Thoughts on a crowded market
Wealthtrac's managing director and chief executive Matthew Johnson shares his thoughts on the growth in the SMSF sector and where the superannuation industry as a whole is headed in the coming decade.
How long have you been in the SMSF space?
We did a soft launch in April last year, so not overly long. But having said that, we took some time to research before we got into the market, and we got in by default really. The advisers using our wrap service were looking for an administration service to enable them to access SMSF clients.
Are you finding the SMSF market to be crowded, especially compared to years gone by?
It does seem that everyone is in it. We got in it because we had an actual demand for it.
Does the level of growth in the SMSF sector concern you?
I’m still a massive believer in advice. So I still think people should be seeking advice, even though they’re the trustee in SMSFs, I still think they should be obtaining advice in terms of structure, in terms of what they can do and what they can’t do as a trustee and also, just as importantly, investment advice.
Also, I don’t believe everybody needs an SMSF. I think it’s been sold traditionally on [the idea that] the only way that you can manage your superannuation is through an SMSF.
Being involved in IPOs, direct shares, cash management accounts, term deposits, managed funds - you can do that all through a wrap. The bridge between self-managed super funds and traditional superannuation funds has been closed. And so therefore if that bridge has been closed, does everybody still need a self-managed super fund?
We’re happy to cover the market in terms of both sides of the fence, we’re not pro self-managed fund, we’re not pro wrap - we’re pro advice and we’re pro quality administration.
The barriers to entry have also come down significantly. In the old days, 10 years ago, SMSFs were a rich man’s club. The average balance is still over a million dollars. But I think the change is a good thing. There’s young professionals out there now, there’s the Y generation that have got a good super balance and are making regular contributions… why wouldn’t they be looking at an SMSF?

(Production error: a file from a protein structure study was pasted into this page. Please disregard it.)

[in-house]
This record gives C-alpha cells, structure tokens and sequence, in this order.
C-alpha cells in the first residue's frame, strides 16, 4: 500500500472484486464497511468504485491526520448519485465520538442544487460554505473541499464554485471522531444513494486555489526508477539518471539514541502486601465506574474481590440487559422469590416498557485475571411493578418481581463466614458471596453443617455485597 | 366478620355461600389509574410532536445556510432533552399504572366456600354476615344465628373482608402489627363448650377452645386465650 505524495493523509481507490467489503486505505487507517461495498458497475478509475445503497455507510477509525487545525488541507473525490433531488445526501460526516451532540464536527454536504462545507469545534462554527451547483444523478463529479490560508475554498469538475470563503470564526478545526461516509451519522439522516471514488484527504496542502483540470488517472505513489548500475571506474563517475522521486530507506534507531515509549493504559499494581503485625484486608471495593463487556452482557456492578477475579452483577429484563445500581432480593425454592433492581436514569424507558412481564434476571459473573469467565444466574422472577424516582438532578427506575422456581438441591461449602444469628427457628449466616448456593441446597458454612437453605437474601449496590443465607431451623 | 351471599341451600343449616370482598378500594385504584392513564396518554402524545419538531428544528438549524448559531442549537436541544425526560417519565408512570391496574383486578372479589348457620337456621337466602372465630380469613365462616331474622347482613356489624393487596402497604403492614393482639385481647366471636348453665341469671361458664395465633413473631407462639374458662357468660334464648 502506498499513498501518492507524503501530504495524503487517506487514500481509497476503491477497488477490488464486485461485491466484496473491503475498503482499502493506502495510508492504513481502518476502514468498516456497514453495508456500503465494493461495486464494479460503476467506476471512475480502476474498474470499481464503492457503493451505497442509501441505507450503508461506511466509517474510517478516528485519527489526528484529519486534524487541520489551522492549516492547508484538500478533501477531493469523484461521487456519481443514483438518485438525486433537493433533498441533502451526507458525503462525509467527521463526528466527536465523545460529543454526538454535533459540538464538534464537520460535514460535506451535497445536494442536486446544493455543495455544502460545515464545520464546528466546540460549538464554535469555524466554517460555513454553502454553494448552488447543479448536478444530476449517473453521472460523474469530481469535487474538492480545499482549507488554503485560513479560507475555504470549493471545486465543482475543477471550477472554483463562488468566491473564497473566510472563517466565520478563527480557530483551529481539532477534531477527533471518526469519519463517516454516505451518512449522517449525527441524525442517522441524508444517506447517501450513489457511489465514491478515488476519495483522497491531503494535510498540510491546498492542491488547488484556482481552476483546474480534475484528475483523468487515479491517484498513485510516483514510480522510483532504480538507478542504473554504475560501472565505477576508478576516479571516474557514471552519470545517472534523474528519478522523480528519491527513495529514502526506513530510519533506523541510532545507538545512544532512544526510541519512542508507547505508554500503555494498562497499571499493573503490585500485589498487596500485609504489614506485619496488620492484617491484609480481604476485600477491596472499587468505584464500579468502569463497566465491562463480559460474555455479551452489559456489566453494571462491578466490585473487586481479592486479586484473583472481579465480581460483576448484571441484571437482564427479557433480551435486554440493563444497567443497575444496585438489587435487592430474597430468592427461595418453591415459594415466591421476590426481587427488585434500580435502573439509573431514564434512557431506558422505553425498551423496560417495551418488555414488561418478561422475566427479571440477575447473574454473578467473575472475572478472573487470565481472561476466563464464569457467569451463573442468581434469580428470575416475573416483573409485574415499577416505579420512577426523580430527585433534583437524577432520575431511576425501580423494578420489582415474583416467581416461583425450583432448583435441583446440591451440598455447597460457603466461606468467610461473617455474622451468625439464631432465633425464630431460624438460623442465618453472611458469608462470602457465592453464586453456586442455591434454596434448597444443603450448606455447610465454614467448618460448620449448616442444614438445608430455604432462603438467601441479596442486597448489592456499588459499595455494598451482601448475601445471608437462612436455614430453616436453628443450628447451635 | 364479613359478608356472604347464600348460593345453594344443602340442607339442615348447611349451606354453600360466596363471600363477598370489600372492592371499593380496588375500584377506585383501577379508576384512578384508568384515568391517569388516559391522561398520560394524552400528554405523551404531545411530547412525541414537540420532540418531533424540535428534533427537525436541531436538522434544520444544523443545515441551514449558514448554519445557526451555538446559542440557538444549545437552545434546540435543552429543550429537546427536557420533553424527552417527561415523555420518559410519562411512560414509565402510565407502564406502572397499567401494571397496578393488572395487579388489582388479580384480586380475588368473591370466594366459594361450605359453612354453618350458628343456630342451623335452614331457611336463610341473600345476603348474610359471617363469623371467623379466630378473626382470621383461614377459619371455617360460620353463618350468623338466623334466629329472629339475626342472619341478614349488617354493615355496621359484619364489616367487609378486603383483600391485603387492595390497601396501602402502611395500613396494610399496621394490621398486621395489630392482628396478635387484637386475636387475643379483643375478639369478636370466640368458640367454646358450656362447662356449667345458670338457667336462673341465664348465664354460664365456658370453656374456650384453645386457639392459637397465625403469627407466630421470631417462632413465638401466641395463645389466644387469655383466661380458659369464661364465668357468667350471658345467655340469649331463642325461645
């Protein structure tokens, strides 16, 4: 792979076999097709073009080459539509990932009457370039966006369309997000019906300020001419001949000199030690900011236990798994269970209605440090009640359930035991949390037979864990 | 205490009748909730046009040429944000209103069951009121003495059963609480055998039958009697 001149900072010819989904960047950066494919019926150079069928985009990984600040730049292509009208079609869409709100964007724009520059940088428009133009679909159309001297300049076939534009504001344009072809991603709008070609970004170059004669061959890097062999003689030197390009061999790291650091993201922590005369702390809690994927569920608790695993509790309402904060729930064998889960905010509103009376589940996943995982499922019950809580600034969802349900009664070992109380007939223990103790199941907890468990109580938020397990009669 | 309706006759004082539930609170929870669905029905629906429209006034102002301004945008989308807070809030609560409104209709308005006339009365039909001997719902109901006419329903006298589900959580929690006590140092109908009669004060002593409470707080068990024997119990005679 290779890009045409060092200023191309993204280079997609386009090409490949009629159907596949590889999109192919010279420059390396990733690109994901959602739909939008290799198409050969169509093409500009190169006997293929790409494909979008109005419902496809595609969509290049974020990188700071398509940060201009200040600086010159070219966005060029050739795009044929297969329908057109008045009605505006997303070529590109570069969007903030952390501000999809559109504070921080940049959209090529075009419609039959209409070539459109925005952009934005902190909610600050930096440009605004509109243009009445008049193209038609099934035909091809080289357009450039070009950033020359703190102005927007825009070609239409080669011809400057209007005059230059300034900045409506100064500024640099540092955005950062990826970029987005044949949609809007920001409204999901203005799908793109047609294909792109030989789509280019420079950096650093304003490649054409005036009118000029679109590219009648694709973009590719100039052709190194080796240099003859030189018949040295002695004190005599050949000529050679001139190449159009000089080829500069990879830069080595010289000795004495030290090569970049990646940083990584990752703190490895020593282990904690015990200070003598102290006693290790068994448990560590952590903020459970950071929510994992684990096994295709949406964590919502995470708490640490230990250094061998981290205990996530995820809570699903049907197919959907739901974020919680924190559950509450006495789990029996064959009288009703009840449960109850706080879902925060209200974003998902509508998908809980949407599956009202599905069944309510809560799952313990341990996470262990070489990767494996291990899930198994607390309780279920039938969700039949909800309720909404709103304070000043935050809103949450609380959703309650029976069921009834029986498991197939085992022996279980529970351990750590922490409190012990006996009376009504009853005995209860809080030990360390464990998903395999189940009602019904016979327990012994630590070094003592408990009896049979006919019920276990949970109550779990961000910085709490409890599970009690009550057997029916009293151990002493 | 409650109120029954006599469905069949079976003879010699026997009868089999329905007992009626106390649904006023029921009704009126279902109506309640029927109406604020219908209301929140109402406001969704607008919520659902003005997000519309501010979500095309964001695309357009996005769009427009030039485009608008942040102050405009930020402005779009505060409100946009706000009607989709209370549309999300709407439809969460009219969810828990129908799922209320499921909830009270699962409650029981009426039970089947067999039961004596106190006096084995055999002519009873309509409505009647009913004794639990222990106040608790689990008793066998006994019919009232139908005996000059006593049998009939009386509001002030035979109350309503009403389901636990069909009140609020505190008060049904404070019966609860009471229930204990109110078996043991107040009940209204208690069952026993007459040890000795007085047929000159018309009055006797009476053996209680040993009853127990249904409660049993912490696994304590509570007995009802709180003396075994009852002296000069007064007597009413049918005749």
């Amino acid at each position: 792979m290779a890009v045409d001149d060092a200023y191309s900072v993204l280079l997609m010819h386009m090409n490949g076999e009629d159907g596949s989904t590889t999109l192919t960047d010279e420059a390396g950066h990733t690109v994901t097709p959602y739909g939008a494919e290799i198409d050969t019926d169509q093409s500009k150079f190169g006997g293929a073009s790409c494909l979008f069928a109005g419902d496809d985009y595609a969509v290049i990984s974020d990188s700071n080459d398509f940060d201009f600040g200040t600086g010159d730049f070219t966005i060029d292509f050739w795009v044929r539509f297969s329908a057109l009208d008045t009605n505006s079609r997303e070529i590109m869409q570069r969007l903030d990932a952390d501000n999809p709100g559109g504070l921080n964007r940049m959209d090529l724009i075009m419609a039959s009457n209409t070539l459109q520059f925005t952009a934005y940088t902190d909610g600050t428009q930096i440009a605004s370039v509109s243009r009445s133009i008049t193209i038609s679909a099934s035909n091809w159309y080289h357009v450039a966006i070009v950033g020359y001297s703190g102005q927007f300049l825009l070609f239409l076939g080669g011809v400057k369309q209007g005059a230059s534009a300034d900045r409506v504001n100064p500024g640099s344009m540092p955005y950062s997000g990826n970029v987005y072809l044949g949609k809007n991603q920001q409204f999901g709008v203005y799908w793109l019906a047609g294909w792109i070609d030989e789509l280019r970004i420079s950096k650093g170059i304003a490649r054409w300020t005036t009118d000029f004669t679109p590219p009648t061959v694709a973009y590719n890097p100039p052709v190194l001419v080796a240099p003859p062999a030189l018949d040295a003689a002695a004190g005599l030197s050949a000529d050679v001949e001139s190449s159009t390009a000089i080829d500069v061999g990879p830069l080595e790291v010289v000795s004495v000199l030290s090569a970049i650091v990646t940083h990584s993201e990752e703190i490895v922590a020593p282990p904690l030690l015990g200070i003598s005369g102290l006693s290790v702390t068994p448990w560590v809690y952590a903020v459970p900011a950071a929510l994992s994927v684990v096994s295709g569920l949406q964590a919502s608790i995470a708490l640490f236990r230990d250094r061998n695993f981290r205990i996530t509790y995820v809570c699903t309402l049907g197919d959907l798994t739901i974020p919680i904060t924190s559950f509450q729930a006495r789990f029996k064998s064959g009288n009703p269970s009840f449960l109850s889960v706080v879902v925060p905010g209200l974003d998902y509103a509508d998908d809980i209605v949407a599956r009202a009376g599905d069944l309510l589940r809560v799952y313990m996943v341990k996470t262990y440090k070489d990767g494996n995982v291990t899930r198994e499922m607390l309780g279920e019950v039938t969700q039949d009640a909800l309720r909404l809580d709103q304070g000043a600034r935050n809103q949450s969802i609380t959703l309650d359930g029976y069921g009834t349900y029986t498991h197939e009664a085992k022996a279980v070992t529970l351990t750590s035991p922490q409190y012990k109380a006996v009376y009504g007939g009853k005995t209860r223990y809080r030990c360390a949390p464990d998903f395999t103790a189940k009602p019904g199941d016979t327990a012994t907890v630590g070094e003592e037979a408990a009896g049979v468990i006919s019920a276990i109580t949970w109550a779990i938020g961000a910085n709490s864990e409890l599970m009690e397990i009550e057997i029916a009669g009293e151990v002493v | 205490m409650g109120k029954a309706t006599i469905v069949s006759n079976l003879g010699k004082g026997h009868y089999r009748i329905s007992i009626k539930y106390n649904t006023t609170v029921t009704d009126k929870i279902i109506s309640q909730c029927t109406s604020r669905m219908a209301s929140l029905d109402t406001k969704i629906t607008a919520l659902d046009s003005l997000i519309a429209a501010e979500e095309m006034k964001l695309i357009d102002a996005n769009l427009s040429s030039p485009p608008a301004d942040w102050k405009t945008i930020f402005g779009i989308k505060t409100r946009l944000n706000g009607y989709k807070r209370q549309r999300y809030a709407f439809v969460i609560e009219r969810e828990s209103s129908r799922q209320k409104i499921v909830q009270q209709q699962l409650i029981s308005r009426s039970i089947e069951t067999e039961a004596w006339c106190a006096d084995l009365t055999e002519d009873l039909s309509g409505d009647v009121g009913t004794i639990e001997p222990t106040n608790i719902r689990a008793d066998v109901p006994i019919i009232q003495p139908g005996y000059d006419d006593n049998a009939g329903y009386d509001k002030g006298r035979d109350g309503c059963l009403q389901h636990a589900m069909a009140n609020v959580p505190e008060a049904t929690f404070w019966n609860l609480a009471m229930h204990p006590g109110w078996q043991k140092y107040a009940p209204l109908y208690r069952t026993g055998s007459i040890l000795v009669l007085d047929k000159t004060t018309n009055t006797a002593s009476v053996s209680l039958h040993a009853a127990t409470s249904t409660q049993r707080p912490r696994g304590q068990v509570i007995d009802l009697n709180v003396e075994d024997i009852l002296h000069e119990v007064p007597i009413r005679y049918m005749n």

I still get back to my point about quality advice. They need to be seeking advice, especially on the structure and the investment part.
Do you think SMSFs are over-recommended?
That’s a broad question. It depends who is doing the recommendation; I don’t think advisers are over-recommending it. It could be maybe accountants that are. But look, I think there’s an appetite in the marketplace and that’s wanting to be fed.
People talk about insurance being sold, not bought. Well, I actually think SMSFs are bought. The consumer has a clear mandate. They’ve got this insatiable appetite for control, and they think the only way they can get that is an SMSF product or a service or an account.
And also, property. Australia has an insatiable appetite for property. Although they may not be able to afford it on their own… they’re looking maybe to superannuation to fill that void. But I don’t think it’s a problem in a property market, the property market is running on its own steam. It’s not really being overly assisted by SMSFs, I still think that’s a bit of a furphy.
Any predictions for the next decade given the growth the sector has seen?
I think superannuation in general will become more front and centre of people’s minds. We’re at $1.7 trillion, knocking on the door of $1.8 trillion. With the Y generation that are young executives and young professionals, it could actually end up being their largest asset rather than their second-largest asset. If something is your largest asset, you’re going to give it the due attention it deserves.